Potential use of artificial intelligence for venous thromboembolism prophylaxis and management: clinician and healthcare informatics perspectives.

Healthcare Informatics – Characteristics of Respondents

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Of the 101 respondents to the Healthcare Informatics Survey, the majority were older than 40 years (54.5%), male (62.0%), and white (70.1%) (Table 1). Respondents may identify more than one role. Most were physicians (44.6%), followed by data scientists (36.6%). Most of the respondents reported that they have been practicing informatics for more than 10 years (54.5%).

Table 1 Healthcare informatics demographic characteristics.

Most felt they were very well informed (41.6%) or fairly informed (48.5%) about AI/ML, with the majority reporting that they had taken coursework on the topic (61.4% ) or doing research on this topic (68.3%). A large portion also reported that they have worked on deploying AI/ML (42.6%).

Clinician survey – characteristics of respondents

Of the 607 US-based respondents to the Clinician Survey, the majority were 40 years of age or younger (69.9%), female (55.7%), and white (68.2%) (Table 2). Physicians constituted 70.7% of the respondents, of whom 45.4% were trained. Hospital medicine was the most common specialty (52.1%) followed by hematology (20.8%). The majority of respondents (65.8%) reported deciding whether a patient needed VTE prophylaxis every day. Only 20.5% of respondents reported that they have used AI/ML to inform their clinical practice. The majority did not (57.9%) or were unsure (21.6%).

Table 2 Clinician Demographic Characteristics.

Healthcare Informatics – Experiments with AI/ML

Most informatics (62.6%) reported that their organization was using or developing AI/ML for healthcare. Of these 62 respondents, the majority described the status of AI/ML in their organization as having at least one model in use (82.3%), and that their organizations primarily develop models themselves ( 81.4%). Less than half (45.8%) reported using third-party vendors or partnering with local universities (28.8%).

Respondents who reported developing AI/ML systems used Python (76.6%), R (45.3%), and toolkits (42.2%). Among respondents who stated which toolkit they preferred, the most commonly cited were Scikit-learn and TensorFlow.

Healthcare Informatics – Approaches to AI/ML

Majority of informants agreed that AI/ML can positively impact patient care (95.0%), help healthcare organizations meet regulatory requirements (95.0%) is, and can have a positive economic impact on their health care organization (81.0%). ) (Fig. 1, Supplementary Table 1). Informatics experts mostly agreed that AI/ML has the potential to outperform humans (76.3%) and will replace human employees in some jobs (60.4%). Respondents found AI/ML to be reliable overall (58.5%) and would trust their care to an AI/ML system (49.5%). However, less than half would trust a closed proprietary system (39.7%). Most informatics experts agreed that AI/ML should be independently evaluated and standardized before being used in clinical settings (96.0%), regulated (95.6%), and randomized controlled trials (81.2%).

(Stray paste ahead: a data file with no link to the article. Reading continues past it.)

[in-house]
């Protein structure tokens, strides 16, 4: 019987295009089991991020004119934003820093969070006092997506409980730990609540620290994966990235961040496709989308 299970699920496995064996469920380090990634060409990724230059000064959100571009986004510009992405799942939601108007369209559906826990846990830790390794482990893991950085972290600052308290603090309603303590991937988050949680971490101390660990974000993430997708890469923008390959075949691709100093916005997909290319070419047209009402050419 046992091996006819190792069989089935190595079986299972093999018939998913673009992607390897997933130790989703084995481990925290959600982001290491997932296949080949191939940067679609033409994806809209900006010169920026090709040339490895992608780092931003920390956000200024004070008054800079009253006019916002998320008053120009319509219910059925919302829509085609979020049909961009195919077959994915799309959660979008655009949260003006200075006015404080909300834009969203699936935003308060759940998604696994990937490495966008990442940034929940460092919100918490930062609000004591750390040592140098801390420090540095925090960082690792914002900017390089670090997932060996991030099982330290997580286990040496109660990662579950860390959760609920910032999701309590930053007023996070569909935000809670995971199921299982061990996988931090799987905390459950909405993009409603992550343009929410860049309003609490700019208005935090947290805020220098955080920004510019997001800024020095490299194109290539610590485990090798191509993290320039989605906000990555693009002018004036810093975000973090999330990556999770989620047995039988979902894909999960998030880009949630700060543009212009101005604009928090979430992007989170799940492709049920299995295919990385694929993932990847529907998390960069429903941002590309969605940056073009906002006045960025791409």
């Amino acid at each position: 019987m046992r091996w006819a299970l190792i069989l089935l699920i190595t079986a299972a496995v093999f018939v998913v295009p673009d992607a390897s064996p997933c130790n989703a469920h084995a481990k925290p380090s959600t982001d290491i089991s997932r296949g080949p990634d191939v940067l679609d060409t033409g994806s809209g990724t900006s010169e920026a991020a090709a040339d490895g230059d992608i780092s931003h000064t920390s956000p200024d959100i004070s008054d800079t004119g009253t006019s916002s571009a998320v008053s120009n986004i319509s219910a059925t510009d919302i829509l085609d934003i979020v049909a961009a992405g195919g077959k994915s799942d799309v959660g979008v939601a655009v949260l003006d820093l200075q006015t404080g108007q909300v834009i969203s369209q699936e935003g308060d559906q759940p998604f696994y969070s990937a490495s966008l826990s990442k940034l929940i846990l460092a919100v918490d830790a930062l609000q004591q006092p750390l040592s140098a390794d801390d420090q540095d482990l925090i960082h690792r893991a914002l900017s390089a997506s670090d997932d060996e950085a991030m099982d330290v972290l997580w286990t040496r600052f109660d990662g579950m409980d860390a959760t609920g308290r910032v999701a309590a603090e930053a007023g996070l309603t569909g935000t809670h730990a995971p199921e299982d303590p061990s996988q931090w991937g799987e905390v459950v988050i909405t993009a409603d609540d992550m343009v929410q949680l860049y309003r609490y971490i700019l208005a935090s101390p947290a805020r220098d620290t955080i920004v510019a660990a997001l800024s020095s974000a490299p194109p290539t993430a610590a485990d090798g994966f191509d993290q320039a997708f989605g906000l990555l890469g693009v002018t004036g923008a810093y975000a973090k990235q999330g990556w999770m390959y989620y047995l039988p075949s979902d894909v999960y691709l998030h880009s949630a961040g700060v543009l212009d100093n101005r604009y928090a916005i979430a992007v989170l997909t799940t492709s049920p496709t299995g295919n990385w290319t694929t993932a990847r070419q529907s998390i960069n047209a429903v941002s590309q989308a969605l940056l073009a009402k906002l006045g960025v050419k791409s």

Figure 1

Informant attitudes toward AI/ML (n = 101).

The three most common reasons respondents identified as barriers to the successful development of AI/ML in healthcare were data quality (67.3%), lack of standardization (39.8%), and healthcare Difficulties of acceptance by providers were (35.7%).

Healthcare Informatics – Attitudes towards AI/ML for blood coagulation management

The majority of informants agreed that AI/ML can be used for clinical management of blood clots (56.0% 95% CI 46–66%). Most of these 56 respondents agreed that AI/ML should be used for risk stratification (94.6%), radiologic accuracy (87.5%), surveillance (80.4%), diagnosis (73.2%), and treatment ( 73.2%) (Fig. 1) can be used for 2). Four respondents suggested potential additional uses for AI/ML: monitoring of clot dissolution, warfarin dosing, shared decision making, and treatment during acute versus chronic recovery phases. All respondents were asked about perceived barriers, and the most commonly cited barriers were lack of transparency with AI/ML systems (48.5%), concerns that clinicians are not using AI/ML systems will (34.7%), and concerns about responsibility (24.8%) (Supplementary Table 2). Informaticians who identified as clinicians were more likely to believe that AI could help with VTE than those who did not identify as clinicians, although this difference was not statistically significant. was not (66.7% vs. 47.3%, respectively; p = 0.052). Respondents from organizations that had implemented AI were less likely to think that AI could help with VTE than organizations that had not implemented AI (59.0% vs. 48.7%; p = 0.32).

Figure 2

Potential applications of AI/ML for the management of blood coagulation (n = 56).

All respondents were asked the free-text question, “What else should be considered when using AI/ML to aid in the clinical management of blood clots?” There were 37 responses, six of which were removed from the analysis because they did not answer the questions. Of the remaining 31 responses, almost all were related to system validation and discussed factors related to scrutiny, bias and transparency. A number of responses discussed deployment, and a few responses touched on the importance of clinician supervision (themes in Table 3 ; coding tree in Supplementary Table 3 ).

Table 3 Informant recommendations regarding AI/ML for blood clot management.
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